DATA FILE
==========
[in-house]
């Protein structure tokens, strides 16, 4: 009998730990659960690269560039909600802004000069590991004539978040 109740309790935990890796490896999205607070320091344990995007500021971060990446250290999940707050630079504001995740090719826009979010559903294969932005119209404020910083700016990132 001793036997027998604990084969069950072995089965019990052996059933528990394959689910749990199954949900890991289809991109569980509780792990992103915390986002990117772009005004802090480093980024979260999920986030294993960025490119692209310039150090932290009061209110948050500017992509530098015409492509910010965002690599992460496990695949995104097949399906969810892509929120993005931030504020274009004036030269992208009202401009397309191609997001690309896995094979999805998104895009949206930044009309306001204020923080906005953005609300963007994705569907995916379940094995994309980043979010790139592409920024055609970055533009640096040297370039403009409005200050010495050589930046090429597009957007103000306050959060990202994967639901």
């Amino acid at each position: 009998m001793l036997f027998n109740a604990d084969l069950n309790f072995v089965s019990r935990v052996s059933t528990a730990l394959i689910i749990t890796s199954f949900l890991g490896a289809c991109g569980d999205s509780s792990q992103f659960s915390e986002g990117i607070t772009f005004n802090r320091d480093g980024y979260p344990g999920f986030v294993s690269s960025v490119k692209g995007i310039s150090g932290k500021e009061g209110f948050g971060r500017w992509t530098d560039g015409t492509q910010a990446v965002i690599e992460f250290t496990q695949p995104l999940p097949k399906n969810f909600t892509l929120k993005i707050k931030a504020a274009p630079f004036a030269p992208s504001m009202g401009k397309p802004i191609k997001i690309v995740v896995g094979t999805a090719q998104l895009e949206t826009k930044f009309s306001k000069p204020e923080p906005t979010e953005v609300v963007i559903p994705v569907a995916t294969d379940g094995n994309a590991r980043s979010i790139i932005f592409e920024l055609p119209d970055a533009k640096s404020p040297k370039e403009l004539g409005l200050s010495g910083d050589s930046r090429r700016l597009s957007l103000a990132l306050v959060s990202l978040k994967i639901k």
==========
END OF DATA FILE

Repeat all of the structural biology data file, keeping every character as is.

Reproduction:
[in-house]
């Protein structure tokens, strides 16, 4: 009998730990659960690269560039909600802004000069590991004539978040 109740309790935990890796490896999205607070320091344990995007500021971060990446250290999940707050630079504001995740090719826009979010559903294969932005119209404020910083700016990132 001793036997027998604990084969069950072995089965019990052996059933528990394959689910749990199954949900890991289809991109569980509780792990992103915390986002990117772009005004802090480093980024979260999920986030294993960025490119692209310039150090932290009061209110948050500017992509530098015409492509910010965002690599992460496990695949995104097949399906969810892509929120993005931030504020274009004036030269992208009202401009397309191609997001690309896995094979999805998104895009949206930044009309306001204020923080906005953005609300963007994705569907995916379940094995994309980043979010790139592409920024055609970055533009640096040297370039403009409005200050010495050589930046090429597009957007103000306050959060990202994967639901």
């Amino acid at each position: 009998m001793l036997f027998n109740a604990d084969l069950n309790f072995v089965s019990r935990v052996s059933t528990a730990l394959i689910i749990t890796s199954f949900l890991g490896a289809c991109g569980d999205s509780s792990q992103f659960s915390e986002g990117i607070t772009f005004n802090r320091d480093g980024y979260p344990g999920f986030v294993s690269s960025v490119k692209g995007i310039s150090g932290k500021e009061g209110f948050g971060r500017w992509t530098d560039g015409t492509q910010a990446v965002i690599e992460f250290t496990q695949p995104l999940p097949k399906n969810f909600t892509l929120k993005i707050k931030a504020a274009p630079f004036a030269p992208s504001m009202g401009k397309p802004i191609k997001i690309v995740v896995g094979t999805a090719q998104l895009e949206t826009k930044f009309s306001k000069p204020e923080p906005t979010e953005v609300v963007i559903p994705v569907a995916t294969d379940g094995n994309a590991r980043s979010i790139i932005f592409e920024l055609p119209d970055a533009k640096s404020p040297k370039e403009l004539g409005l200050s010495g910083d050589s930046r090429r700016l597009s957007l103000a990132l306050v959060s990202l978040k994967i639901k």